Insurance News

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February 5, 2010

Nationwide Life Insurance to pay $2 million to Missouri, other states, over variable annuity sales

Jefferson City, Mo. - Two life insurance companies will pay fines to the state of Missouri and could be refunding money to consumers over concerns about unsuitable sales of variable annuities. The Missouri Department of Insurance, along with regulators from four other states, has reached a settlement with Nationwide Life Insurance Co. and Nationwide Life and Annuity Insurance Co. requiring the companies to pay $2.1 million in penalties. Missouri's portion of the settlement is $264,303.

State regulators became concerned that Nationwide Life's variable annuities were sold improperly to investment clients of Kansas City-based Waddell & Reed Inc. Annuities are investment products sold by life insurance companies. Variable annuities invest money in the stock market, which can make for a more volatile and less conservative investment.

The biggest concern for regulators was Waddell's encouraging clients to move their investment dollars from one annuity to another that may have been less suitable and had a lower death benefit. In addition, the clients paid nearly $10 million in fees for these transactions. A 2004 settlement with Waddell and Reed called for a refund of many of those fees, and this settlement calls for fines and additional relief to some consumers who were sold annuities that may have been inappropriate for their needs.

"Annuities can be highly complex products, difficult for many consumers to understand," said John M. Huff, director of the Missouri Department of Insurance, Financial Institutions and Professional Registration (DIFP). "That's why it's so important for consumers - especially seniors - to be able to trust in the advice of their life insurers and financial advisors. Clearly, these consumers did not get advice that was in the best interest of their financial future."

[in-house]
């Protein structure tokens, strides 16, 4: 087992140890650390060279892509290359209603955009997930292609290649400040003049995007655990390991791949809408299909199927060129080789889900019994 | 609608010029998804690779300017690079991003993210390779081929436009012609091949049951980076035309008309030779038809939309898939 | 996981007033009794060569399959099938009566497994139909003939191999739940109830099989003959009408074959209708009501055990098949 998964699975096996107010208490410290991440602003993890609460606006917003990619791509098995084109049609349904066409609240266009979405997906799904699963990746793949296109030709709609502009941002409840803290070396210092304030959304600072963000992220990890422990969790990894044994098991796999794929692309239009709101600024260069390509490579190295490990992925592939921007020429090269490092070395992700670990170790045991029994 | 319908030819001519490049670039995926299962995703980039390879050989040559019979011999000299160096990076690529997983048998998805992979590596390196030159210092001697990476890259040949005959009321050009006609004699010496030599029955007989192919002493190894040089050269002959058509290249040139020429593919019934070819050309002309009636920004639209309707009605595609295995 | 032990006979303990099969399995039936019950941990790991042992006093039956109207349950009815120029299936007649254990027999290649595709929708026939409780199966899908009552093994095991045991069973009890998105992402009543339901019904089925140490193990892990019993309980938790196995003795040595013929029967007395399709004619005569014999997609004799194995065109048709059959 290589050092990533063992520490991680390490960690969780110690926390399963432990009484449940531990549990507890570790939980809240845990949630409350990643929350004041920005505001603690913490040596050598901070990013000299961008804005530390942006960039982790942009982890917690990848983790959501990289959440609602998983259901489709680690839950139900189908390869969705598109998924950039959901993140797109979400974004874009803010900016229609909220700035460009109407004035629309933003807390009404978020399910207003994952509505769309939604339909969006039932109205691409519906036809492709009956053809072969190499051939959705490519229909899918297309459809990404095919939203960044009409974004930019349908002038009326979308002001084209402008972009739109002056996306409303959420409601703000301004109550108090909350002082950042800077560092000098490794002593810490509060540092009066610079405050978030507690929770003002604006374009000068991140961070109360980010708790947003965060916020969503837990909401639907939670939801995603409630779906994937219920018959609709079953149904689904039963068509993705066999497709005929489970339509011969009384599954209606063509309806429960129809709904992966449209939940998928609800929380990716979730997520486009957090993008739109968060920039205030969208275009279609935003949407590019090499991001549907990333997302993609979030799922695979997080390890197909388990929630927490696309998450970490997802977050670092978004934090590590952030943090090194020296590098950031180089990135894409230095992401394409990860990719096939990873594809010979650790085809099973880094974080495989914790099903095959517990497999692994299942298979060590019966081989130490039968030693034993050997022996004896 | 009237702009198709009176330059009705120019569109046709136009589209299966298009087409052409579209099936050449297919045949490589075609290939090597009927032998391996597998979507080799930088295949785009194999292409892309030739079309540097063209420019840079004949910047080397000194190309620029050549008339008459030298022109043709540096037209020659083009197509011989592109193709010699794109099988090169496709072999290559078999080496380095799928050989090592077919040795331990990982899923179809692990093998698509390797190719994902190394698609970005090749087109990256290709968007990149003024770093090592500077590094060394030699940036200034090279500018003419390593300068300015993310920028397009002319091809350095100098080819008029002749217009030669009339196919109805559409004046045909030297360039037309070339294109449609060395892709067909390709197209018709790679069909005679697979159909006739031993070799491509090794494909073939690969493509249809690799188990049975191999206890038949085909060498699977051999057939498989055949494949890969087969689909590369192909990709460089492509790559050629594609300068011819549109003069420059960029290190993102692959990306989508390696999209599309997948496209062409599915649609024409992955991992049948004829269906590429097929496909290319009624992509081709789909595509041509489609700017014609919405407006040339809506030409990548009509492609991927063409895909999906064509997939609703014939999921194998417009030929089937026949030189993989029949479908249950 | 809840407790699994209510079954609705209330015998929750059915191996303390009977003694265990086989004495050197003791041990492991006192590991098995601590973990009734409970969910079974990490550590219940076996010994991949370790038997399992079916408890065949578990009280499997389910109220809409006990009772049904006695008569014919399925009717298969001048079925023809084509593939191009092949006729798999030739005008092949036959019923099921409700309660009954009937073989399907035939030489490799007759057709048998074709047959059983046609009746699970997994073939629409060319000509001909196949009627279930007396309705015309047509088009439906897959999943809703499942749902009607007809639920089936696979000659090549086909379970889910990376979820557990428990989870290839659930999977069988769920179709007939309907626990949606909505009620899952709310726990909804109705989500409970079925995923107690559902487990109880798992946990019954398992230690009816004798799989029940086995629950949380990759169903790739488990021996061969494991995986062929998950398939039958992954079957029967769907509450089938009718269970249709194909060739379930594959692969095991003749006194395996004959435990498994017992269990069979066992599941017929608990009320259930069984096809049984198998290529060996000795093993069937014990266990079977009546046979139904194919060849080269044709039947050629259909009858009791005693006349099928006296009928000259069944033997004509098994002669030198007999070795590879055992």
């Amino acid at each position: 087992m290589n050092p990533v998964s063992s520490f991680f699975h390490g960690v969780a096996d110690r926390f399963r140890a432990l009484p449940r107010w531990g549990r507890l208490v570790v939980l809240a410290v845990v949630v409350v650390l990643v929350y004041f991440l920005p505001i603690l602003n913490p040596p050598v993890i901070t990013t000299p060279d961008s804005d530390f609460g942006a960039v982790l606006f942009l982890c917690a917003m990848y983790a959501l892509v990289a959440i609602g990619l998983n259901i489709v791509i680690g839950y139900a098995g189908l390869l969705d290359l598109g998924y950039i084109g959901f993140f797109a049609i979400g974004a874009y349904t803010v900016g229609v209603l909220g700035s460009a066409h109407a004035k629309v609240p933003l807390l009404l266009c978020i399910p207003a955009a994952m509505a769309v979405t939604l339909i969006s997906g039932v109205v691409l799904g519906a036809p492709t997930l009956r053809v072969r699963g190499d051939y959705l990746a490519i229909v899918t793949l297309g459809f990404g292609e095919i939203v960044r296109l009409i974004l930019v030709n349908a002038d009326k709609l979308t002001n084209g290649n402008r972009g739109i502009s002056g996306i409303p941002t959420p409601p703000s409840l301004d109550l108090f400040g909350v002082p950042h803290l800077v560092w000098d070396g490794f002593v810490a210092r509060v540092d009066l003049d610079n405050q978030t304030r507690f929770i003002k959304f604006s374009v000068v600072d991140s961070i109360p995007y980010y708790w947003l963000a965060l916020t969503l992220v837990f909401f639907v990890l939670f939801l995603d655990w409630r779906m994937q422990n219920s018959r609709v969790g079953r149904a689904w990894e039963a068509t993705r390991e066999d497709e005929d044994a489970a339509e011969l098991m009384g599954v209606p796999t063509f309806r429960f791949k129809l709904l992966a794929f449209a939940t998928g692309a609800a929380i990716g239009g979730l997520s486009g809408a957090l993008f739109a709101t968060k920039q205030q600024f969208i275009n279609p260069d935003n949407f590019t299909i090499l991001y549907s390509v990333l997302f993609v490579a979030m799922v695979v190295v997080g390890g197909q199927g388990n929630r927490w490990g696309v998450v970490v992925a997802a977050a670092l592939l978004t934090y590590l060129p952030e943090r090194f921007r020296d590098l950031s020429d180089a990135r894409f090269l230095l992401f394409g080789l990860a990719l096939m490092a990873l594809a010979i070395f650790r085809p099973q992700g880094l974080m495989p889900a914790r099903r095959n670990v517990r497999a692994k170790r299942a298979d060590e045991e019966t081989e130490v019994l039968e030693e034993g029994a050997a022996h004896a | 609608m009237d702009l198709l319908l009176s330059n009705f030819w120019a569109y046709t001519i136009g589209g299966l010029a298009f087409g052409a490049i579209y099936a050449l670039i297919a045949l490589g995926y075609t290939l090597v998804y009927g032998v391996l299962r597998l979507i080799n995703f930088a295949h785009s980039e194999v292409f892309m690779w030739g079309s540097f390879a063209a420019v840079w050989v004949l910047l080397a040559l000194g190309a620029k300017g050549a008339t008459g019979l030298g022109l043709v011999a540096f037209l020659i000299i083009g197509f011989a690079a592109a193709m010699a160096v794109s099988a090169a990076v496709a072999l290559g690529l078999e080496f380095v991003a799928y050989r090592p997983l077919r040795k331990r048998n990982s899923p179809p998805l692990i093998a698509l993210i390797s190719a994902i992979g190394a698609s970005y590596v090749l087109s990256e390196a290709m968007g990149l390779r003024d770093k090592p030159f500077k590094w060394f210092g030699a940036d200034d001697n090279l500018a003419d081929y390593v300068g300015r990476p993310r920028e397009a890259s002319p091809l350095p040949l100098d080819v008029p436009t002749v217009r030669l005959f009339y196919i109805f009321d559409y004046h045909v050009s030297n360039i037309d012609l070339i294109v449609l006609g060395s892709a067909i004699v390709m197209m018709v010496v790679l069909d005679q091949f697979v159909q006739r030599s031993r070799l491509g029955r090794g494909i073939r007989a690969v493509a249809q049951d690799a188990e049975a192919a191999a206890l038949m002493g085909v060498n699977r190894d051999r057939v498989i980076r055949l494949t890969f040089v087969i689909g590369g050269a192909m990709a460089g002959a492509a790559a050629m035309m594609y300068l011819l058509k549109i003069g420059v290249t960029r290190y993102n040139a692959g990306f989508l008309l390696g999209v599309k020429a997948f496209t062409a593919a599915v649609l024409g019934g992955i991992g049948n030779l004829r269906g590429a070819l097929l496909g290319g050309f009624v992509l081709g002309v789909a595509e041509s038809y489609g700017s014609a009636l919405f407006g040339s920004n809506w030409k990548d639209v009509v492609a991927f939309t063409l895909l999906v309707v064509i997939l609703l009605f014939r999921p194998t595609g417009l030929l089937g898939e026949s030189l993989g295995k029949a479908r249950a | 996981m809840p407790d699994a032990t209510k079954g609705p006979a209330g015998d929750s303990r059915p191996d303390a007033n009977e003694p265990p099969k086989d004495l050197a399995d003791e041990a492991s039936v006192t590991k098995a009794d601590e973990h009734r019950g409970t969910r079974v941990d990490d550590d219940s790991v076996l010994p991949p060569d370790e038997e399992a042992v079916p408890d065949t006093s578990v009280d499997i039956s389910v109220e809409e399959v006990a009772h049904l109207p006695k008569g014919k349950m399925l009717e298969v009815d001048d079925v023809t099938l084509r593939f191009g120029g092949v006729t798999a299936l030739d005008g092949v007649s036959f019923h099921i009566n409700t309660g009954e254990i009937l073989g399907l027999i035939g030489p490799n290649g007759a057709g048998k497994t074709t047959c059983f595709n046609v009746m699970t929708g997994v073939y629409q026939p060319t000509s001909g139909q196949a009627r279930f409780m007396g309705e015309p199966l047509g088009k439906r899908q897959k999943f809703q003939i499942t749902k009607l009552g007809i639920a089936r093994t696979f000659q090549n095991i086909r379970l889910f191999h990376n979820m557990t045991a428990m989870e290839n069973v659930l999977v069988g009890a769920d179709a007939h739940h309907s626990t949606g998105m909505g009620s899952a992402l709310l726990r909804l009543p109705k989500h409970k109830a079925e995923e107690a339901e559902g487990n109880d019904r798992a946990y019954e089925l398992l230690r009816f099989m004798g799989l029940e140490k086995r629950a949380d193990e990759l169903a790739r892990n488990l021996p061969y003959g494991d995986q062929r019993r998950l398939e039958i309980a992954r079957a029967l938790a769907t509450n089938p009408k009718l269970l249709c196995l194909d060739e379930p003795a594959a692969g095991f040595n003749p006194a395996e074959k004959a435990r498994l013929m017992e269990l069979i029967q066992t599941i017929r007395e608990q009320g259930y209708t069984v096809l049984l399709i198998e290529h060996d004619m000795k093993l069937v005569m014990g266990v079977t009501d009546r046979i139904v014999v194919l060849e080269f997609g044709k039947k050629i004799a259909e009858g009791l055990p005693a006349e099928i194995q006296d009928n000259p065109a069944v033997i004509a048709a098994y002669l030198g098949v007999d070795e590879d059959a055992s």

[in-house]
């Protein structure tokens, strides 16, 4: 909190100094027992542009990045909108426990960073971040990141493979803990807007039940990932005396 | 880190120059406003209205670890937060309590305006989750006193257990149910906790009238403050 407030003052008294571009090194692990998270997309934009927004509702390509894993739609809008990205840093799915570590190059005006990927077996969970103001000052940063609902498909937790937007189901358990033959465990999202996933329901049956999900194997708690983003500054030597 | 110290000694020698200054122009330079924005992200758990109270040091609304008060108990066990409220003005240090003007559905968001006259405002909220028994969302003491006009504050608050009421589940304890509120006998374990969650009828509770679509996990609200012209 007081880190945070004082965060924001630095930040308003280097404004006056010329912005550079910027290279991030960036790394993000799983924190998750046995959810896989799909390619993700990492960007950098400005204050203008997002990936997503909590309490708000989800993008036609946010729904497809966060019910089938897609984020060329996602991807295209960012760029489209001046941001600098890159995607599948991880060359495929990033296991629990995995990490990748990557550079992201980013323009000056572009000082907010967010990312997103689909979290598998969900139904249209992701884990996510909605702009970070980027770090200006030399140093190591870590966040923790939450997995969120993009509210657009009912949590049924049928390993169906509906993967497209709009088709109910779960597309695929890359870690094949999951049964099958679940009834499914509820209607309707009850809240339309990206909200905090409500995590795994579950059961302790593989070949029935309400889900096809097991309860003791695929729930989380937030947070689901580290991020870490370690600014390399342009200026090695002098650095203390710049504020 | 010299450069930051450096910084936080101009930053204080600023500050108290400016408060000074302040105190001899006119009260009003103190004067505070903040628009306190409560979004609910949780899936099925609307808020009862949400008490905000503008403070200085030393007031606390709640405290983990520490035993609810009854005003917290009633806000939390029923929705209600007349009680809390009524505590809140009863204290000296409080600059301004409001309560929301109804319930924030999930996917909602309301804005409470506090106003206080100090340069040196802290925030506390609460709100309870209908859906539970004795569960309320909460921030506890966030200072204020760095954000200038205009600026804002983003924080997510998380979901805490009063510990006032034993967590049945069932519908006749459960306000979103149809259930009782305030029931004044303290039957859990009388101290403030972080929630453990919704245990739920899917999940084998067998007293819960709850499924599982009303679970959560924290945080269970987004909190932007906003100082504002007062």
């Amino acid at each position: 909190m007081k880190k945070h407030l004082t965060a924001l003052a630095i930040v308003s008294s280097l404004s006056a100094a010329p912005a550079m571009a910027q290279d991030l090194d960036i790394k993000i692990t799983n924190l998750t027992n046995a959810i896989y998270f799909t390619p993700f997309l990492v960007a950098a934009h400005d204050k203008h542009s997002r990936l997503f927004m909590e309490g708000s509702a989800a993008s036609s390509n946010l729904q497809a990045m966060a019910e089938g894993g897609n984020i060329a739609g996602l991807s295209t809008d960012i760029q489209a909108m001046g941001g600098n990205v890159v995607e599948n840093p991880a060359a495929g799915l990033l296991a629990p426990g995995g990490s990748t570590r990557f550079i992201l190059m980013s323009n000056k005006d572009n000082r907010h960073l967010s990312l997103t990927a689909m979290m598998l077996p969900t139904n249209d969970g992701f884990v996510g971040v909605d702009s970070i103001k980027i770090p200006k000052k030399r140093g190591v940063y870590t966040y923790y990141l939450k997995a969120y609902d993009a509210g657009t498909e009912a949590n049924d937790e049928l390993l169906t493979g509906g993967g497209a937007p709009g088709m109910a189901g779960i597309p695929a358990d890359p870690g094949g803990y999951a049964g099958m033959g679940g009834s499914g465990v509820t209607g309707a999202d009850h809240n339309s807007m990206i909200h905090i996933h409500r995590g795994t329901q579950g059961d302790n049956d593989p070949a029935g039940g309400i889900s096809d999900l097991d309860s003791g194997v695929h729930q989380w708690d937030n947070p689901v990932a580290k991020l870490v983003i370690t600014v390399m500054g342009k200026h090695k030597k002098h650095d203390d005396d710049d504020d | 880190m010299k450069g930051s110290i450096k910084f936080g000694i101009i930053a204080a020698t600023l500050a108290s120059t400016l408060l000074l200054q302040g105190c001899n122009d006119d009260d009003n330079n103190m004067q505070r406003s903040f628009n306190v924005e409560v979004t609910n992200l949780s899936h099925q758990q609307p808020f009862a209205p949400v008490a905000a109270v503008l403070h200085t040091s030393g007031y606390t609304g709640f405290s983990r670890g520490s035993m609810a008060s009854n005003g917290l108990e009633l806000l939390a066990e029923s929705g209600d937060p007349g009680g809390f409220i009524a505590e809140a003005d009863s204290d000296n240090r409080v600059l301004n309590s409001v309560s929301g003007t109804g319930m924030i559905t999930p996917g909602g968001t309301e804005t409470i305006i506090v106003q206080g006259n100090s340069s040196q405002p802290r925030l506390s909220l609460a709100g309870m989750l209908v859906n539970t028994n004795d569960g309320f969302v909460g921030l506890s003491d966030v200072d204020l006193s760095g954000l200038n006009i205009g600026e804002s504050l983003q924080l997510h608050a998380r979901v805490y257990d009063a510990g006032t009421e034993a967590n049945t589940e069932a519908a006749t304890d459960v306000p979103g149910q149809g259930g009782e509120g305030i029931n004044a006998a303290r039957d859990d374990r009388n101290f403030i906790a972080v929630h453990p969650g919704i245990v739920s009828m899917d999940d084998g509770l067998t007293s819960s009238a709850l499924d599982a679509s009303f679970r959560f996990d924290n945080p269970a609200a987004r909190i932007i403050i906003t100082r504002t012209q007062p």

Huff says with the uncertainty of the stock market in recent years, more investors may be turning to annuities, which can offer guaranteed returns. Also, President Obama recently announced an initiative to educate consumers about the pros and cons of annuities as a way to secure income during retirement.

Though the allegations in the settlement pertain to the sale of annuities by Waddell & Reed, the regulators say Nationwide Life did not take the required steps to ensure that Waddell's supervision and control were adequate.

Affected consumers will soon receive a notice from Nationwide Life informing them of their restitution options. Consumers with questions can contact the Missouri Department of Insurance online or at 1-800-726-7390.

About the Missouri Department of Insurance, Financial Institutions & Professional Registration

The Missouri Department of Insurance, Financial Institutions and Professional Registration (DIFP) is responsible for consumer protection through the regulation of financial industries and professionals. The department's seven divisions work to enforce state regulations both efficiently and effectively while encouraging a competitive environment for industries and professions to ensure consumers have access to quality products.

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